handwringing

(redirected from hand wringing)

hand·wring·ing

or hand wringing  (hănd′rĭng′ĭng)
n.
1. Clasping and squeezing of the hands, often in distress.
2. An excessive expression of distress: handwringing by some experts over the state of the economy.

hand′wring′er, hand wringer n.
American Heritage® Dictionary of the English Language, Fifth Edition. Copyright © 2016 by Houghton Mifflin Harcourt Publishing Company. Published by Houghton Mifflin Harcourt Publishing Company. All rights reserved.
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References in periodicals archive ?
Hand wringing by politicians and the professional leadership creates frustration.
An inquiry will be held, hand wringing and the shifting of blame/ negligence will be implemented by the aformentioned authorities.
WHY all the hand wringing because Prime Minister David Cameron says we should publicise Christianity more in this county?
THE constant hand wringing over metal theft is both tedious and pathetic.
Hand wringing and tears are no substitute for competent government and sadly we have had little of the latter.
We, the council taxpayer, cannot continue paying to keep both the Assembly and local councils going; there has been much hand wringing about the settlements from the Assembly and local councils are in the throes of setting council tax levels.
No amount of hand wringing from those who hold up their hands in horror at the thought of a thug being given a taste of his own treatment can have any hope of remedying this stigma of our present-day society.
Of course, such hand wringing is often an inviting target.
After much soul searching and hand wringing over ho would be honored as the 2006 Skater of the Year, we had what alcoholics refer to as a moment of clarity.
EPA by INDA and SMART (the Secondary Materials and Recycled Textiles Association) noted that hand wringing of soiled wipes should be a Federal requirement for a host of legal, environmental and public policy reasons, and INDA urged the Agency to adopt a hand wringing standard in the final version of the rule.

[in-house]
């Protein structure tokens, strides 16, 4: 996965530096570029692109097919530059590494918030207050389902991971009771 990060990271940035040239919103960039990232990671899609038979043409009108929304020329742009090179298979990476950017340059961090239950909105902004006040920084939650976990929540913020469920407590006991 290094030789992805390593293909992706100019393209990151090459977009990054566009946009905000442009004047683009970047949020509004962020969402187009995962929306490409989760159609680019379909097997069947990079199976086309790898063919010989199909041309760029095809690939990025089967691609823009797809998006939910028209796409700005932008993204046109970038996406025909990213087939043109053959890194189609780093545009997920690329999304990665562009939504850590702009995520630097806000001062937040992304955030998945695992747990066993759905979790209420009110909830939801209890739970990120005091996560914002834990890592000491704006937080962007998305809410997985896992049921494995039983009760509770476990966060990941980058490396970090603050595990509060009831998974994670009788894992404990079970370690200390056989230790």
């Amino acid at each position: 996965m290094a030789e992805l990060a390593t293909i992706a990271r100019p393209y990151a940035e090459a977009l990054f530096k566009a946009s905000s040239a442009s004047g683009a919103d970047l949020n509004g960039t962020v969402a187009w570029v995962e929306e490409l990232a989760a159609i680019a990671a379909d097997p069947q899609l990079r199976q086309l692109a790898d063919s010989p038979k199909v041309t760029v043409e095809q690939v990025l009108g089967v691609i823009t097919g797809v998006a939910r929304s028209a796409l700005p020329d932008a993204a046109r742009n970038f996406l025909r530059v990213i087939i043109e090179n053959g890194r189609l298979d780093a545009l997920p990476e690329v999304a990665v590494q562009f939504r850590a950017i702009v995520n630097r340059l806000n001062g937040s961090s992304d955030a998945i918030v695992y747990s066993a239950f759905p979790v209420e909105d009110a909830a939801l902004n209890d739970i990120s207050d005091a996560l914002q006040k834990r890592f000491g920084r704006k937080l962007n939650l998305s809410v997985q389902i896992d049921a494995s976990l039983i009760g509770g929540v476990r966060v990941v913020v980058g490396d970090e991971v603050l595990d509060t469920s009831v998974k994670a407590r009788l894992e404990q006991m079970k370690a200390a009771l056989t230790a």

John launches into a tirade against the crowds who seek to be baptized, going right to the heart of their self-righteousness when he calls them "offspring/brood of vipers." John continues attacking their heritage as he mocks their proud phrase, "We have Abraham as our father/ancestor," and points out that "even now the ax is lying at the root of [their family] tree." What the Lord seeks is "good fruit," not simply pious prayers and hand wringing. The turning point in the text comes with the crowd's response: "What then should we do?" This is appropriate, for, as Luther said, "to do it no more is the truest repentance." Their question was really, "What then are fruits which are worthy of repentance?" John tells them.
They do a particularly good job of balancing the good points with the bad in their assessment of new opportunities and pitfalls, and their opening chapter on why news matters is a timely reminder of why their business is worth all this hand wringing. Their concluding thoughts on the future of news provide little that is definitive.